There's a lot to experience in Campania, more than you can possibly imagine. You have to go to the Amalfi coast of course, but consult our travel articles below for more trip suggestions.
So what is a classic Christmas Eve menu in Naples? Well, its all about fish, not surprisingly. A typical menu is made of pasta with anchovies or clams, followed by fried or roasted 'capitone' (eel), roasted fish, boiled lobster and insalata di rinforzo (such as a cauliflower salad).
For dessert, the typical cakes or sweets are the mustacciuoli or mostaccioli and fresh fruit. The meal of the 'Vigilia' is accompanied by Lacrima Christi white wine and ended with Lacrima Christi passito.
Well that's the day before, what about the day after?
Anyone who enjoys cooking Italian food knows about that indeterminate measurement of 'q.b.' or quanto bisogno or 'as much as is necessary'.
It is part of the soul of Italian regional cuisine, but it can no longer be applied to the perfect Italian pizza. Why? Because in 2008 the European Commission in Brussels presented precise rules for making pizza.
For most of us the perfect pizza is made by a genuine Neapolitan in a classic Naples pizzeria.
The recipe cannot be written on a piece of paper. It is innate, spiritual, comes from the heart.
But for the record here is how an official pizza base should now be made.
To help you Cecilia of Italian Dinner Family, whose origins are the Amalfi Coast, takes you through the stages.
2 kilos of flour, 1 liter of water, 50-55 grammes of salt, 3 grammes of beer yeast.
So you? How can you cook fish? Here's my magic fish recipe. The recipe makes 6 portions and prep time is 10 mins with cook time twenty minutes.
1 1/2 pounds firm white fish fillets, such halibut, striped bass or orange roughy, 1 tablespoon extra virgin olive oil, 1/2 cup finely chopped onion, 1 can (14 1/2 ounces) diced tomatoes, drained, 1/2 cup pitted Kalamata, green or black olives, cut in two lengthwise, 2 tbsps white wine, 1 teaspoon Basil Leaves, 1/2 teaspoon Garlic Powder, 1/4 teaspoon Thyme Leaves
Many readers might be confused between a Pizza Napoli, a Pizza Marinara and a Risotto alla Pescatora.
Basically, a pizza Napoli is tomatoes and very salty alici or anchovies.
A pizza marinara is the same but with the addition of garlic (at least that's how they make it near where we live).
A risotto alla pescatora can contain anything from mussels to shrimps, lobster and crab legs.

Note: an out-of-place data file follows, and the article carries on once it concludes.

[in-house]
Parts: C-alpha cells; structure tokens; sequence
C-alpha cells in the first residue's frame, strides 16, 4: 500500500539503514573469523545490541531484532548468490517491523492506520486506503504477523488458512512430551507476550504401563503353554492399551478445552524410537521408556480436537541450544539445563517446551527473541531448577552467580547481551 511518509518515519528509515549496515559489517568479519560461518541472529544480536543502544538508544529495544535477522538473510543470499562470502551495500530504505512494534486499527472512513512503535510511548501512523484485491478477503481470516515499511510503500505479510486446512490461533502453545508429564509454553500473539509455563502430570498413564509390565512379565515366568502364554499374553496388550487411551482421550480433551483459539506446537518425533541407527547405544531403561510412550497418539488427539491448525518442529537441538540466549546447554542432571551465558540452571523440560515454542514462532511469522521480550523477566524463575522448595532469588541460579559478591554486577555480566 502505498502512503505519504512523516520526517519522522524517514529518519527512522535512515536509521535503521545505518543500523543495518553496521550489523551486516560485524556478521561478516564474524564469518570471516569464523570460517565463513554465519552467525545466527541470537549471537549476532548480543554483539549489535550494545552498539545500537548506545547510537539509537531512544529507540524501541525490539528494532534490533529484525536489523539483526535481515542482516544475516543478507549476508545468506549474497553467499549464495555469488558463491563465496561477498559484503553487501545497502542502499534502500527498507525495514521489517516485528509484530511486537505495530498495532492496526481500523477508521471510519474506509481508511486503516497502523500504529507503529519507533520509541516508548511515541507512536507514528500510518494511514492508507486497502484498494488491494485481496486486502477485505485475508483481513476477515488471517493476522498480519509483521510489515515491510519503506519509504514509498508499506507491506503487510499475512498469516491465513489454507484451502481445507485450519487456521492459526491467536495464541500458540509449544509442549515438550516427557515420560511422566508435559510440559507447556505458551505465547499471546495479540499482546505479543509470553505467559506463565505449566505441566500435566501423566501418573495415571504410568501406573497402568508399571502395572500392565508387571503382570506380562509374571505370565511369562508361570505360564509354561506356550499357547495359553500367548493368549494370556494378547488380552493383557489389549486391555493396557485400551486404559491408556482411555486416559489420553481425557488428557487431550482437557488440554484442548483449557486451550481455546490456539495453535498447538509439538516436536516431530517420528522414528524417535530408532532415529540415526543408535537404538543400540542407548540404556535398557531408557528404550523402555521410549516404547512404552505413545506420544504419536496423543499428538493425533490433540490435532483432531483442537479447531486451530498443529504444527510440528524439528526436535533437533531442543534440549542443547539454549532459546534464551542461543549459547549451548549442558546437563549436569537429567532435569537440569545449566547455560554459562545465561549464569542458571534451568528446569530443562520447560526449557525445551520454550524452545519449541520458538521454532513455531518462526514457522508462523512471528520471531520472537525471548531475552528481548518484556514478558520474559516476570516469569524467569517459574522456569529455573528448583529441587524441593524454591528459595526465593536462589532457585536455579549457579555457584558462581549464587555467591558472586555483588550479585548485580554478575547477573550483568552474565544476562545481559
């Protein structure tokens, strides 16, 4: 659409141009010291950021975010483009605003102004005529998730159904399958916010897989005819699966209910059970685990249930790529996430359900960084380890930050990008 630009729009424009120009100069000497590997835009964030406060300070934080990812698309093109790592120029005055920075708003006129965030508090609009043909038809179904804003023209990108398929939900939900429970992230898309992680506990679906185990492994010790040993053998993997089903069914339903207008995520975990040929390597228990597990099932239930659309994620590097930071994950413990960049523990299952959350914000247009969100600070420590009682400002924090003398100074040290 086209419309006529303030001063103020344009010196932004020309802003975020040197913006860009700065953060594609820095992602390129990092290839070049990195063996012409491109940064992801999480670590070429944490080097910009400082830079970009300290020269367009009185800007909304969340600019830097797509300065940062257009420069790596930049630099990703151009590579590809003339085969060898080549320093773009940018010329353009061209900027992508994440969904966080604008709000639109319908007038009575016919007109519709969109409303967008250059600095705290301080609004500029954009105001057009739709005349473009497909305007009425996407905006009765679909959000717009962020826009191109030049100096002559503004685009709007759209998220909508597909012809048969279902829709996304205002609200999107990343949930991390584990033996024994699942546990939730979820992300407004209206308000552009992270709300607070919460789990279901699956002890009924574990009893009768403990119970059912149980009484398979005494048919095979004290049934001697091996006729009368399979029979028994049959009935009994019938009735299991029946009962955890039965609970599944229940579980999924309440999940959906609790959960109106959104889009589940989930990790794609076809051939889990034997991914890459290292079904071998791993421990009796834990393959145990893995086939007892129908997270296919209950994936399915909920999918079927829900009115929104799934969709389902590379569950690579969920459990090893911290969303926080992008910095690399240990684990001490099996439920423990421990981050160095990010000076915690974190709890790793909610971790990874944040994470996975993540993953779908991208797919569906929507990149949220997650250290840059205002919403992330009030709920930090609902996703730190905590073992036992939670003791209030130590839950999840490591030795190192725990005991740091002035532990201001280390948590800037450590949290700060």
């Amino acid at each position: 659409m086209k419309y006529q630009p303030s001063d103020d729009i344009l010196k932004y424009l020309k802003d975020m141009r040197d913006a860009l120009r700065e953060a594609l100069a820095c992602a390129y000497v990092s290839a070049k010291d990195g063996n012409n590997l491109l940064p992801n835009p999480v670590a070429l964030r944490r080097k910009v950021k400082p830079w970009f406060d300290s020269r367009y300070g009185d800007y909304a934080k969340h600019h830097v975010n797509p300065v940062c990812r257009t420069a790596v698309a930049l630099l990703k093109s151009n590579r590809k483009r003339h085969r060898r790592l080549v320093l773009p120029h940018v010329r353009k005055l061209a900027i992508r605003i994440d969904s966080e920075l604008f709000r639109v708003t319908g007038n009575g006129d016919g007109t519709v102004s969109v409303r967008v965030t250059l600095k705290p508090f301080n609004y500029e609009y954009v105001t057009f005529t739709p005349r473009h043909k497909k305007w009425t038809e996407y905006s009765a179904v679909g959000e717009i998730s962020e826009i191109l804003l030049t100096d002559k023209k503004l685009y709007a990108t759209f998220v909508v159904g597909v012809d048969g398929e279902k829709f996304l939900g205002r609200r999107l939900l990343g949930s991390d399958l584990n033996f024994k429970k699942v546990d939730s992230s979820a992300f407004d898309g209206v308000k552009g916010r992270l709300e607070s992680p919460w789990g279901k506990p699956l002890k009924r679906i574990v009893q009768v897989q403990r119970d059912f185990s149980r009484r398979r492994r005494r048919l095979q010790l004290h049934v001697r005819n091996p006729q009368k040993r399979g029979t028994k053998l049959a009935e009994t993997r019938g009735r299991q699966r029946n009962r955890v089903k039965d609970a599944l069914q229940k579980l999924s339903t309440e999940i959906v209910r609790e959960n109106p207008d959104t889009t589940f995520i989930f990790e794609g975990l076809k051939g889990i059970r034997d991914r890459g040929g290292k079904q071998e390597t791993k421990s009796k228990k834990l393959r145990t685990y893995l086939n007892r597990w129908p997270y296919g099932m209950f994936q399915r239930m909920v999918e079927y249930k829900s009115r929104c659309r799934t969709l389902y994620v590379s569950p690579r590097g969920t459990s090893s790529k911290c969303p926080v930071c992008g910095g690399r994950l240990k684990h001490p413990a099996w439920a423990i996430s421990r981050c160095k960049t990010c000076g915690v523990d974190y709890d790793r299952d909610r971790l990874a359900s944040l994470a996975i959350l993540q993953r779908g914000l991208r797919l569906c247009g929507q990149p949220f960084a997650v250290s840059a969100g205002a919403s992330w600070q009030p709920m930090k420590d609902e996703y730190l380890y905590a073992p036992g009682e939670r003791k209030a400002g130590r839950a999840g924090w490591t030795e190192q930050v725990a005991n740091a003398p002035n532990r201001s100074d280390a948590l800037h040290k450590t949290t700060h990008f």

Furore is located in a splendid oasis of peace along the Amalfi coast overlooking the Bay of “Capo di Conca”.
The centre of Amalfi is 7 kilometres away, Positano 40 minutes and wonderful Ravello just 35 minutes.
Furore itself has the honour of being located by the only fjord in Italy from where the only annual coastal high diving championships are held (view the video).
Interestingly, it is not really a place, but a series of small hamlets dotted above a natural fjord which protects the ancient fishing village at it's mouth.
The luxuriant vegetation and setting lends the whole spot to a wonderfully mysterious atmosphere.
Pompeii and Herculaneum must be on your travel itineraries for south Italy. It's not a question of whether to visit the two famous ancient Roman buried cities or not, its all about how to visit them.
In our experience the options are:
- go with an organised group (too frustrating)
- do it alone (too much to see and what guidebook to buy)
- hire a professional guide and travel by Mercedes (absolutely)
For Pompeii, make the choice between basing yourself near the entrance to the archaeological site or nearer the Sanctuary and new Pompeii. The two are not so close after you've been trekking all day.
For Herculaneum, why not stay in town before heading up Vesuvius the day after.
Notwithstanding years of institutional neglect which have done little to protect the priceless ruins, the archaeological site of Pompeii is still very impressive.
Just wandering along the paved roads, past the ruined temples and into the ampitheaters and doorways is a tremendous thrill.
But it is a close attention to the smaller details which transports us back to the Roman city's daily life before it all went black on that tremendous late August day in 79 AD when Vesuvius blew its top.
There's no getting away from the shadow of the volcano even today. It seems too close for comfort.
Ask any official guide and you'll be informed that Vesuvius is a real nasty piece of work and is due to go off at any time!